Take a jar of pickled cherry peppers, cut the tops off, and stuff the pepper with a meatball mixture. The mixture I use has ground turkey, italian sausage, bread crumbs, a bit of egg, minced onion, garlic, parmesan cheese and rosemary. Bake the stuffed peppers at 325 until the meatballs are cooked through. They have a bit of a kick, but aren't super spicy and taste good hot and at room temp.

            1 Reply
            1. re: HoneyHoneyNY

              HoneyHoney...that sounds great! Not sure I'll make them for this event since someone's already bringing meatballs but thank you for the recipe!

            2. Tortilla espagnole is very good for hours at room temp.

              1. Chicken Tortilla Soup

                INGREDIENTS:
                1 onion, chopped
                3 cloves garlic, minced
                1 tablespoon olive oil
                2 teaspoons chili powder
                1 teaspoon dried oregano
                1 (28 ounce) can crushed tomatoes
                1 (10.5 ounce) can condensed chicken broth
                1 1/4 cups water
                1 cup whole corn kernels, cooked
                1 cup white hominy
                1 (4 ounce) can chopped green chile peppers
                1 (15 ounce) can black beans, rinsed and drained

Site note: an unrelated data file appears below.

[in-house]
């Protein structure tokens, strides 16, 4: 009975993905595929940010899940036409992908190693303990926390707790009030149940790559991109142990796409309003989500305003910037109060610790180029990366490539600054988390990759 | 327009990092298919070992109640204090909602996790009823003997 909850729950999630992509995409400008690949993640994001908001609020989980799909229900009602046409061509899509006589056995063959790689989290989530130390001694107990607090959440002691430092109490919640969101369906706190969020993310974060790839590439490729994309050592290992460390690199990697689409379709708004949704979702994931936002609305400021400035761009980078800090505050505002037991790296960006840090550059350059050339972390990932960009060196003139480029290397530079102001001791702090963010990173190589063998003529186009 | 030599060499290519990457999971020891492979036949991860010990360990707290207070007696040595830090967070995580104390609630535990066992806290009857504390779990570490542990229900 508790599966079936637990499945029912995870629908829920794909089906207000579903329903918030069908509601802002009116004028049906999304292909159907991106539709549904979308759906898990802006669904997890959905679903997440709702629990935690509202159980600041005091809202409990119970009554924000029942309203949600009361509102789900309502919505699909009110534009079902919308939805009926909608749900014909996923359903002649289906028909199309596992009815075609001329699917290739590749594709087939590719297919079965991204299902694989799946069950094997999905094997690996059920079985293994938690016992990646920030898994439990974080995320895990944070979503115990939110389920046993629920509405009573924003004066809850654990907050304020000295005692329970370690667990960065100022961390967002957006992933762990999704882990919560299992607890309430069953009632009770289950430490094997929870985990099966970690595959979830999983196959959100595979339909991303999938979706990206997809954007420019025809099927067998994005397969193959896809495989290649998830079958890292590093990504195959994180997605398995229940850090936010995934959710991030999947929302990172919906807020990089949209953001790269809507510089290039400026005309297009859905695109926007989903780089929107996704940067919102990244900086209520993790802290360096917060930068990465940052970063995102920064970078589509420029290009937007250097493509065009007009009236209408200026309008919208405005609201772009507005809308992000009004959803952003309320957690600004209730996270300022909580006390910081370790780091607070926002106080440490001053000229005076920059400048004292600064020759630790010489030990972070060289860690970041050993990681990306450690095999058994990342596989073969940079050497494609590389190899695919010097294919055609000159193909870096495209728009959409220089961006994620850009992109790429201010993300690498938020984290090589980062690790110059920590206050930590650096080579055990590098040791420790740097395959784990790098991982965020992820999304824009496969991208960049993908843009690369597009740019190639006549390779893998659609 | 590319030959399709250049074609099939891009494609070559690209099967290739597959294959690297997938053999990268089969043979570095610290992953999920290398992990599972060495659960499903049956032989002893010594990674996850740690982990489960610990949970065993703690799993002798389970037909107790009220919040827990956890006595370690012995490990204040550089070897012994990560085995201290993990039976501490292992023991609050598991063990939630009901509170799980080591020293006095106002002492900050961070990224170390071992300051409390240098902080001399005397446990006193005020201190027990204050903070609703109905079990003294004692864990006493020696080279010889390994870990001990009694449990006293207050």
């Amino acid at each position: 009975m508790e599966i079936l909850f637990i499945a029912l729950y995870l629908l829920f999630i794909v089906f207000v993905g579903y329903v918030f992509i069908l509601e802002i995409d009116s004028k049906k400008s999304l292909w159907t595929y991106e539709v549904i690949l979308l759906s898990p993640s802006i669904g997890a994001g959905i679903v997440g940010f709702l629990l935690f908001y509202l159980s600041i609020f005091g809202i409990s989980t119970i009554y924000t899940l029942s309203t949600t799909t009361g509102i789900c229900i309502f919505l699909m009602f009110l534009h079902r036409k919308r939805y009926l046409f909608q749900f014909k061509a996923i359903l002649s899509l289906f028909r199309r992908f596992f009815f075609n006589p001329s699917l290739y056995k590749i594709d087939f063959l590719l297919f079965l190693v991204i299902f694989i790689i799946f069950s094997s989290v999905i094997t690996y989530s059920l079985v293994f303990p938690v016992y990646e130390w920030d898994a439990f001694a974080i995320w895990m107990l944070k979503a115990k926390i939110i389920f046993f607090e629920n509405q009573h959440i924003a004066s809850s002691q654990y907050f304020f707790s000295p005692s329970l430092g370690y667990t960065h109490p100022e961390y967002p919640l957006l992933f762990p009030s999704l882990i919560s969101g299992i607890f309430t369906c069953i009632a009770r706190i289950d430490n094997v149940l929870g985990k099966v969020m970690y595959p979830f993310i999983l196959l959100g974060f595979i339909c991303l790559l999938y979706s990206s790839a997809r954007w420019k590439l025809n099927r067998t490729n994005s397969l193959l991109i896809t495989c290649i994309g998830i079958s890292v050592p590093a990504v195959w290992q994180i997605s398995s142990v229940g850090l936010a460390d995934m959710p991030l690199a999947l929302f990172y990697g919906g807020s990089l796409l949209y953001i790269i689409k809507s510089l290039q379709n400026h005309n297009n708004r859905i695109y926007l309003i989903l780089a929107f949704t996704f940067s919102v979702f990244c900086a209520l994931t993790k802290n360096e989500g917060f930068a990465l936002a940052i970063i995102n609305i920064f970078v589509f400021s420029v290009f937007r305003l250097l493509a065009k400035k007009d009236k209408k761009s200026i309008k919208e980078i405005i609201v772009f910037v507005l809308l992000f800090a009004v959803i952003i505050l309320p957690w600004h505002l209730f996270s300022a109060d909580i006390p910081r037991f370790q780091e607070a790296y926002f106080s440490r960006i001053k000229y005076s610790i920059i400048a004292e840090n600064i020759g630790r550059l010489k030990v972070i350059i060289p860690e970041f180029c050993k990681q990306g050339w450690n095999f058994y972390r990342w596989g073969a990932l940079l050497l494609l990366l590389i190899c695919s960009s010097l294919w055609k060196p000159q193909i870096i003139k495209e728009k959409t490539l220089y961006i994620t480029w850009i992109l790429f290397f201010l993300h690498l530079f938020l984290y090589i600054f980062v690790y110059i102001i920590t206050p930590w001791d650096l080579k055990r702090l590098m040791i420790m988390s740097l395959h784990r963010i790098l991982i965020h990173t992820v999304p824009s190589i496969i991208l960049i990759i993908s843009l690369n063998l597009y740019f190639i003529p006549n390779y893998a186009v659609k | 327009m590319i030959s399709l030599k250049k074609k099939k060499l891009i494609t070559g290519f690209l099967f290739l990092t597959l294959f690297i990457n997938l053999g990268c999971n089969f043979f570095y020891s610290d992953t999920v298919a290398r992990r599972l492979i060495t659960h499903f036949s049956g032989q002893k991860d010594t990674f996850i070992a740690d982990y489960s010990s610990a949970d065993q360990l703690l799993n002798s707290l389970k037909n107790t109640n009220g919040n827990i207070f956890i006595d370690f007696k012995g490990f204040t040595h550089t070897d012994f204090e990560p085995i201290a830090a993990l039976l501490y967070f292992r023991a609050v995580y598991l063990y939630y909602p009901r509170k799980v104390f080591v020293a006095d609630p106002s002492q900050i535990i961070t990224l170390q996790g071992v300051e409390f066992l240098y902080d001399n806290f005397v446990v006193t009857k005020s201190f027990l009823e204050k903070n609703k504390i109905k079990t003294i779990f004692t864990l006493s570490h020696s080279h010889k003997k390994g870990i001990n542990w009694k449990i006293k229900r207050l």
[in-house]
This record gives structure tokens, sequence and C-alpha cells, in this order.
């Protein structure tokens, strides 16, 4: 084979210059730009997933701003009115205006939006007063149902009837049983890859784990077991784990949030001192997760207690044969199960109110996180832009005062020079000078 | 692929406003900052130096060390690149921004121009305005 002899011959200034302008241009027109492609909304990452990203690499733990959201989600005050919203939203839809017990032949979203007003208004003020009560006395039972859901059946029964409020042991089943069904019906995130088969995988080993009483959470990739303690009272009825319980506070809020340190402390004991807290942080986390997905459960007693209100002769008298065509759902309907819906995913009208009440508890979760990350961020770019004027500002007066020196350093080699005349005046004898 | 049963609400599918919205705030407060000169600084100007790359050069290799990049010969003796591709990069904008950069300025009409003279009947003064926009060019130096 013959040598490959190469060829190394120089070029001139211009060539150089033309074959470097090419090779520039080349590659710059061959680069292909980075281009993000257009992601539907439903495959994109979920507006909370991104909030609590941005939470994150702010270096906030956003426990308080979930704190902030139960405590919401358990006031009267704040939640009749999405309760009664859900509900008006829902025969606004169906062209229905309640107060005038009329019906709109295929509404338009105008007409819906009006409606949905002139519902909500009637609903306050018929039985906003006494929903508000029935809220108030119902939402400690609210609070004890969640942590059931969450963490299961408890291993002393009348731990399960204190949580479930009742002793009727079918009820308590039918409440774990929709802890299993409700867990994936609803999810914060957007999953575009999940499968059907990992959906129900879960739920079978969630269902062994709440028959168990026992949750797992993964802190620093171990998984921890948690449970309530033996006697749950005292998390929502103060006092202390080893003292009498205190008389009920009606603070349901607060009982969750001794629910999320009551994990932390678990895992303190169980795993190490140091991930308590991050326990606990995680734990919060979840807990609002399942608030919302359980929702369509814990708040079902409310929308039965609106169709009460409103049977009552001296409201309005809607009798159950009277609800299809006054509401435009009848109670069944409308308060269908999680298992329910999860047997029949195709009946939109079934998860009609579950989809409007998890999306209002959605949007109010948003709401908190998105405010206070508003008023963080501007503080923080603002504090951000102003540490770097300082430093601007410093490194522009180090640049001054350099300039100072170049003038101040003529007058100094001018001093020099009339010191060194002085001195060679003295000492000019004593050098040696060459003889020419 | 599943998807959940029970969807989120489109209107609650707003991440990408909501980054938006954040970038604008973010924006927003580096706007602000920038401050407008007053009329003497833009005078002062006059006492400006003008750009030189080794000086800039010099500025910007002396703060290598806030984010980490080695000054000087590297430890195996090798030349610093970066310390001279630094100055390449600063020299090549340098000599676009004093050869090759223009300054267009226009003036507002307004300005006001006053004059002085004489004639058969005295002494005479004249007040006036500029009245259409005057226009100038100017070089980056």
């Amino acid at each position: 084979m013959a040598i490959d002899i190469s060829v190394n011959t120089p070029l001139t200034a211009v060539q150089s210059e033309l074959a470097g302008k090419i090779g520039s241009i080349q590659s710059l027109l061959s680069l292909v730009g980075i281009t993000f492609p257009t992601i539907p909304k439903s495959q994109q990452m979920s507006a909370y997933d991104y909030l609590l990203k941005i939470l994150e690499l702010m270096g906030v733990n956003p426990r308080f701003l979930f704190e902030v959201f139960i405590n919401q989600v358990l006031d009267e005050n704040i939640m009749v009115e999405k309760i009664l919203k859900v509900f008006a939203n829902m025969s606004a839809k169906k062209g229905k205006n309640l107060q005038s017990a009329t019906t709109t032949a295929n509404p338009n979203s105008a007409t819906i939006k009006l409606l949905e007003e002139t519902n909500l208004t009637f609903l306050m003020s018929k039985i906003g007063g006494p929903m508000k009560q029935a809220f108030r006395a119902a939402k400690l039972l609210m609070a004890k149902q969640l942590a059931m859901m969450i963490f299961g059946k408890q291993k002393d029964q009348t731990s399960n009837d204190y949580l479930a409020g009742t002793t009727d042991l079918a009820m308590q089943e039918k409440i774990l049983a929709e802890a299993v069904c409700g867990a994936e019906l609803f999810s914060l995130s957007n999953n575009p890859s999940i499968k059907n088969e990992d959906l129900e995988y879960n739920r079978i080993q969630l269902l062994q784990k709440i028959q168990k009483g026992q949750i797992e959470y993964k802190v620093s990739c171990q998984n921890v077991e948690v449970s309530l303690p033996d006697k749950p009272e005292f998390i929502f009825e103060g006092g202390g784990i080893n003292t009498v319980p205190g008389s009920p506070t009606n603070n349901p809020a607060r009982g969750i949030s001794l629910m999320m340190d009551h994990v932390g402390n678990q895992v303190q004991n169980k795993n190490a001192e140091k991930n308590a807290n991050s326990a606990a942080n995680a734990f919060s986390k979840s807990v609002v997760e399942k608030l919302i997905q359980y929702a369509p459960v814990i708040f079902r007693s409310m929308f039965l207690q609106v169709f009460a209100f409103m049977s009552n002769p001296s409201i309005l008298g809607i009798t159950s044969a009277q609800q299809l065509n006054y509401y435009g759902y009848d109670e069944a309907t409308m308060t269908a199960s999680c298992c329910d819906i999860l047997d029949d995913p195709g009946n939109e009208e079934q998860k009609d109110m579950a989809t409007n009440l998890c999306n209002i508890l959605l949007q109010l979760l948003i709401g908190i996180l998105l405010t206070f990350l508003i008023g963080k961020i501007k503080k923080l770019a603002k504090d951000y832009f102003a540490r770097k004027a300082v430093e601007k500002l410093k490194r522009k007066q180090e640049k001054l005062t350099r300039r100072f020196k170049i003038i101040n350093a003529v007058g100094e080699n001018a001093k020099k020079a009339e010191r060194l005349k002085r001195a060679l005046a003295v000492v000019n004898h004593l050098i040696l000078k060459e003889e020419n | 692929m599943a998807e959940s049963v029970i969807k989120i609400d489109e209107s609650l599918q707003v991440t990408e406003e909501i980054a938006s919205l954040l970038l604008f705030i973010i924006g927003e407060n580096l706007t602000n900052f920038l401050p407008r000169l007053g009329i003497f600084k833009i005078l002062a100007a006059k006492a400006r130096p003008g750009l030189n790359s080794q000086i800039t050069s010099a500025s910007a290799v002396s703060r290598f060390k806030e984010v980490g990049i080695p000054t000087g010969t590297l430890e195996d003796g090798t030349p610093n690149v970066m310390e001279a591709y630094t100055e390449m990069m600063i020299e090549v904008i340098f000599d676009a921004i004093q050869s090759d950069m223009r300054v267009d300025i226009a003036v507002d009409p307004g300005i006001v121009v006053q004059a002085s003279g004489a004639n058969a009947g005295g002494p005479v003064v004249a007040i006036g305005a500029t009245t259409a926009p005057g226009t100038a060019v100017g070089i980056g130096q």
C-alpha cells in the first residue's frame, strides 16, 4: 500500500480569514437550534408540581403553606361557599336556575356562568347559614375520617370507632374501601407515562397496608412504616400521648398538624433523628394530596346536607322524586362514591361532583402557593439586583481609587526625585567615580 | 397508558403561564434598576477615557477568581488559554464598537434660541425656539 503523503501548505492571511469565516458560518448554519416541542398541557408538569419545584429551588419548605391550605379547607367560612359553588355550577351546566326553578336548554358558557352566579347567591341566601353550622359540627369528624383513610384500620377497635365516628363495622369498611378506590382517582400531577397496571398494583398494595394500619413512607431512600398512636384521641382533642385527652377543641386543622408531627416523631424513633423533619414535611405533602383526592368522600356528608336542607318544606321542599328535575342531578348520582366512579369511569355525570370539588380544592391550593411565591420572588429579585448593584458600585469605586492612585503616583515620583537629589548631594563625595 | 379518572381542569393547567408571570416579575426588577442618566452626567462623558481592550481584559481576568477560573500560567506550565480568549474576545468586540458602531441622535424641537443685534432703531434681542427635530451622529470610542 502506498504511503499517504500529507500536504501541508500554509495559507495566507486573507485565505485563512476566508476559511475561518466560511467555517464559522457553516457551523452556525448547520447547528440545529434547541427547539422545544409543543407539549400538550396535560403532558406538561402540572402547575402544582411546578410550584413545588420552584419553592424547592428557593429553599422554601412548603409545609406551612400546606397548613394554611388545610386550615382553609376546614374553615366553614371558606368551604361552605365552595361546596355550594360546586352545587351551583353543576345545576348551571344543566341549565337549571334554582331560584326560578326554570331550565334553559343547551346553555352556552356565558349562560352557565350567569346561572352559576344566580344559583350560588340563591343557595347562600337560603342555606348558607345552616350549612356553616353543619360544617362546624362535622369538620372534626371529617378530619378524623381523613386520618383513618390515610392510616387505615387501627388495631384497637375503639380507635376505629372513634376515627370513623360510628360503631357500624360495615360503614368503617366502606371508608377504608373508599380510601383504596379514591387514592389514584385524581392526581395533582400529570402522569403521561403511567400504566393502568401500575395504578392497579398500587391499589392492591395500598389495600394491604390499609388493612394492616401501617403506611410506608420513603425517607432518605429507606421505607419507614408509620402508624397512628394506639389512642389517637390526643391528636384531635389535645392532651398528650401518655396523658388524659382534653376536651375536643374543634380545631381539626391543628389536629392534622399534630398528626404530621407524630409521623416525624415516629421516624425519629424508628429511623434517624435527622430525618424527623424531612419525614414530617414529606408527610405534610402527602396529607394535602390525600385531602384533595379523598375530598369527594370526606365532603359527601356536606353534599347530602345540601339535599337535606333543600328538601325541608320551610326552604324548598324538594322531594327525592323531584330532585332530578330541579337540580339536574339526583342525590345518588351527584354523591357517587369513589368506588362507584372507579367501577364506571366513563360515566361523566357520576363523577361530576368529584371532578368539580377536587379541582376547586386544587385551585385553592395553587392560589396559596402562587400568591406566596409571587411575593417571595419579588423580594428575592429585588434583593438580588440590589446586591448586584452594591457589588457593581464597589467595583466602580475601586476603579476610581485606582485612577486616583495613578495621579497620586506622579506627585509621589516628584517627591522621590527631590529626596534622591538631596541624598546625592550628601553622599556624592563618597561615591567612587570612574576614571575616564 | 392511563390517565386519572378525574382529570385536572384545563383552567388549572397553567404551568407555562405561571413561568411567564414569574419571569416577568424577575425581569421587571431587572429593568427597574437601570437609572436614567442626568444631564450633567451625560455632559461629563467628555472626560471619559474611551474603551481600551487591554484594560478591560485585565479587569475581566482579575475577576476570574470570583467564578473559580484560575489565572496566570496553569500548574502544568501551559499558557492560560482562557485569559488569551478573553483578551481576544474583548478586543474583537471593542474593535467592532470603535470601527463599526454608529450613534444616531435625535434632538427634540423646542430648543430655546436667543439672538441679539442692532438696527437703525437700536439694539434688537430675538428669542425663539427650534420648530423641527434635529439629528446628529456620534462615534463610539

1/4 cup chopped fresh cilantro
                2 boneless chicken breast halves, cooked and cut into bite-sized pieces
                crushed tortilla chips
                sliced avocado
                shredded Monterey Jack
                cheese
                chopped green onions

                DIRECTIONS:
                1. In a medium stock pot, heat oil over medium heat. Saute onion and garlic in oil until soft. Stir in chili powder, oregano, tomatoes, broth, and water. Bring to a boil, and simmer for 5 to 10 minutes.
                2. Stir in corn, hominy, chiles, beans, cilantro, and chicken. Simmer for 10 minutes.
                3. Ladle soup into individual serving bowls, and top with crushed tortilla chips, avocado slices, cheese, and chopped green onion.

                1. Val, is anyone bringing a punch? Whenever we have office parties the beverage "cart" amounts to sodas, water and coffee. Wouldn't it be great if a punch was offered.

                  1. HillJ, your soup looks like just what I need. From what I remember last year, our food & beverage person made the punch; I'm pretty sure he's doing that again.

                    1. I usually do a cous cous salad for all day, non refrigerated things. You could use the large, more pasta-like cous cous since it is more familiar to people, and do an Italian salad with veges, parmagana and Italian dressing. Everyone is familiar with Italian, even ethnically challenged people. It is also mega cheap and easy.